Gazzetta Delle Alpi: Juve Get A Whole Lotta Motta

Juventus and Thiago Motta clashed on the park on Monday against Bologna, but the Brazil-born tactician looks set to take over after Max Allegri’s Cup Final drama saw him leave the club in disgrace.
Thiago Motta and Paolo Montero at Bologna FC v Juventus - Serie A TIM
Thiago Motta and Paolo Montero at Bologna FC v Juventus - Serie A TIM / Image Photo Agency/GettyImages

A week is a long time in Juventus at the best of times, but this last week’s cavalcade of cup wins, confrontations and comebacks takes some beating.

As the black-and-white clad fans of the Bianconeri made the pilgrimage to the Stadio Olimpico in Rome for last week’s Coppa Italia final against Atalanta, not even the most deluded fantasist could have predicted what would unfold over the next few days.

Dusan Vlahovic fired home an early Cup Final winner, getting on the end of a beautiful Andrea Cambiaso pass in the fourth minute. Vlahovic burst through the defence before firing past Atalanta keeper Marco Carnesecchi with his right foot to seal a 1-0 win for the Turin side and a record 15th Coppa Italia triumph.

Massimiliano Allegri let emotions get the best of him

But the real headlines would be made by manager Massimiliano Allegri, his frustrations with the refereeing decisions boiling over. After stripping off his jacket and tie, Allegri unbuttoned his shirt and screamed in the face of the fourth official, earning a red card. Allegri would continue his tirade, calling out Gianluca Rocchi, the designator of referees to games in Italy. He then warded off Juventus directors upon his return to the pitch during post-match celebrations, and then physically threatening a journalist when they returned down the tunnel.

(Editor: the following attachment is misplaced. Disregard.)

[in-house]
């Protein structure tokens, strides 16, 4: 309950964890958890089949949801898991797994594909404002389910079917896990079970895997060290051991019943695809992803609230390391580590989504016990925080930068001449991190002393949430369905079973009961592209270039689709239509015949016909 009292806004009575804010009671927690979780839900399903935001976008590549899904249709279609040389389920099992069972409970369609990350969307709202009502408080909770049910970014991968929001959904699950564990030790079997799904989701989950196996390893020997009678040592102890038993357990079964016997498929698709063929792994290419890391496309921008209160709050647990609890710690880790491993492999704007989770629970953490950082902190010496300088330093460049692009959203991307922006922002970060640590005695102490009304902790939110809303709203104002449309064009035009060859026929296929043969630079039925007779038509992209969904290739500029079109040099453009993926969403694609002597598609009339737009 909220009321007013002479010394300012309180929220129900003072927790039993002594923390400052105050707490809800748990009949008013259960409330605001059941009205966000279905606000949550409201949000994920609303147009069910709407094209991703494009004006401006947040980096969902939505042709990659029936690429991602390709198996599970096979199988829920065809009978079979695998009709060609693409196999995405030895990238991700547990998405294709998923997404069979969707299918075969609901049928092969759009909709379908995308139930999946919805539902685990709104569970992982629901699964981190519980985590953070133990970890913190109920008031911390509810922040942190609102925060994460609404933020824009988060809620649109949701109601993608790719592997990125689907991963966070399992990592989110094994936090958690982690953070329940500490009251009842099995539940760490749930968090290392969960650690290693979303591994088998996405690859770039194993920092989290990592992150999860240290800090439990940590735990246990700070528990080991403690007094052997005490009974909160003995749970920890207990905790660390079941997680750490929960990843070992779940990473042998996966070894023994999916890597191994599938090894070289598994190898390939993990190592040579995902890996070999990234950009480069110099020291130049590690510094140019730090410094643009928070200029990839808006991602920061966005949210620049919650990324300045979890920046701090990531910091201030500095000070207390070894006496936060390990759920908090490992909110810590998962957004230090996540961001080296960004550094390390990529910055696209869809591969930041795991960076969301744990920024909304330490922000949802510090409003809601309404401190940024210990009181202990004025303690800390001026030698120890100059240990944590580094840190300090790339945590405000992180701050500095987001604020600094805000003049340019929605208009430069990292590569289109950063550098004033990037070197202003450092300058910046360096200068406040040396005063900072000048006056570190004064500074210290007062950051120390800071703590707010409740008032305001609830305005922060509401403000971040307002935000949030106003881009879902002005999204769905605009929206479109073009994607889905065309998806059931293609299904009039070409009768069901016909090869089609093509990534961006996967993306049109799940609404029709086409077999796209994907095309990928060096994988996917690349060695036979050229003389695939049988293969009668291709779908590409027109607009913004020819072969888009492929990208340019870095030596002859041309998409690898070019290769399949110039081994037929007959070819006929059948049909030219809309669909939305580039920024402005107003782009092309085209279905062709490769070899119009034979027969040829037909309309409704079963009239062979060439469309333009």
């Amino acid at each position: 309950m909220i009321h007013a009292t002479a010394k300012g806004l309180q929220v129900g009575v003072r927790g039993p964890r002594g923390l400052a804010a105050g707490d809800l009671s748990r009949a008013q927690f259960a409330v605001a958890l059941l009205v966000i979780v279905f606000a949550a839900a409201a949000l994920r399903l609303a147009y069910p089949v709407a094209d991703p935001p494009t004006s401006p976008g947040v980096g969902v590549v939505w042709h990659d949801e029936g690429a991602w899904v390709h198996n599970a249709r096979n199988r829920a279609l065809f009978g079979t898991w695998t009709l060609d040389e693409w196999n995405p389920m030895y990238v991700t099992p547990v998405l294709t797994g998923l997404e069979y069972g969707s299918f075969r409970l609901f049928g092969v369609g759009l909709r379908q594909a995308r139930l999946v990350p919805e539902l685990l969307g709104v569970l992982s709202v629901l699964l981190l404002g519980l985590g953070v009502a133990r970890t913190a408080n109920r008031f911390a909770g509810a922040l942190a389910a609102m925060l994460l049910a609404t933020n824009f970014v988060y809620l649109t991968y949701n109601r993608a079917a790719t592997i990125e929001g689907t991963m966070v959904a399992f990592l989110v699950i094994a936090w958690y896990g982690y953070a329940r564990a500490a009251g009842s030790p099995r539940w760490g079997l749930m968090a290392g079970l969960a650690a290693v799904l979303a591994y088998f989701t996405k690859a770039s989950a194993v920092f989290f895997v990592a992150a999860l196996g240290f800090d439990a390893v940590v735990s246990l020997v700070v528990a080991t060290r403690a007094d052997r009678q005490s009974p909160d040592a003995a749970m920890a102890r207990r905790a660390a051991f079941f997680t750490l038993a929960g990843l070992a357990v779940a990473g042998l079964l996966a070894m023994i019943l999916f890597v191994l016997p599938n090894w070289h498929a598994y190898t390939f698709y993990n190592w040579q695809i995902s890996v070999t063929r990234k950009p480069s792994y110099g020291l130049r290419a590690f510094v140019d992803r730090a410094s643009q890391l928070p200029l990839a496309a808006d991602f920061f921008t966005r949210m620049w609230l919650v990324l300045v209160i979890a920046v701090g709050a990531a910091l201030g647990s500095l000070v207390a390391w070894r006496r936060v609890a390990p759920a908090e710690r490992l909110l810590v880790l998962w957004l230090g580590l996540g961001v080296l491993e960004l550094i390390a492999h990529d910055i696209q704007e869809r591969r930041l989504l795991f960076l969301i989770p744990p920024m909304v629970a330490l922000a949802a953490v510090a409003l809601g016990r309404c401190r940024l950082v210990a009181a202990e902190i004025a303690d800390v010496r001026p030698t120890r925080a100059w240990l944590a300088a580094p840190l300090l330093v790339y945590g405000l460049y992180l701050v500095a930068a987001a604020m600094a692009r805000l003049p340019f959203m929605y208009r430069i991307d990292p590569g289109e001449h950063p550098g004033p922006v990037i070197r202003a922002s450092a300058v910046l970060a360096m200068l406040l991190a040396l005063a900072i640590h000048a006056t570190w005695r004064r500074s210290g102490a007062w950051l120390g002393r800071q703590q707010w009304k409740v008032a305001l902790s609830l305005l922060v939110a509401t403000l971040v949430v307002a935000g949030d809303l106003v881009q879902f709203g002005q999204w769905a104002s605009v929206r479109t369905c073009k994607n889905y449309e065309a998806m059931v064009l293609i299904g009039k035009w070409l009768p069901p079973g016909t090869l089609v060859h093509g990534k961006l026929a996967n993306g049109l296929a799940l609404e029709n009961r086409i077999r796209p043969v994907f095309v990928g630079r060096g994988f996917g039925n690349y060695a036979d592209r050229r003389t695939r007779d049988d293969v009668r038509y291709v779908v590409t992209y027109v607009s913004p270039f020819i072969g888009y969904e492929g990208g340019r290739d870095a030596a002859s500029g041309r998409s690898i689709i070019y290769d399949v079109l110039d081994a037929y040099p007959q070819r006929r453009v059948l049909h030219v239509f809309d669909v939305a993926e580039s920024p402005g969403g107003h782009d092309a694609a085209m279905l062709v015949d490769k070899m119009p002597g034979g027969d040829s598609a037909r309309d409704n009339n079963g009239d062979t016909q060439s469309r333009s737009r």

It would be Allegri’s final act as Juventus manager, with the club releasing a statement on Friday confirming that the head coach had been sacked for behaviour ‘incompatible with the values’ of the club. Considering Juve’s status as the pantomime villain of Calcio, it just shows how wild Allegri’s actions were. It was a black mark on a triumph that saw Allegri become the most successful manager in Coppa Italia history and Juventus extended their record of most Italian Cup wins to six ahead of second-placed Roma.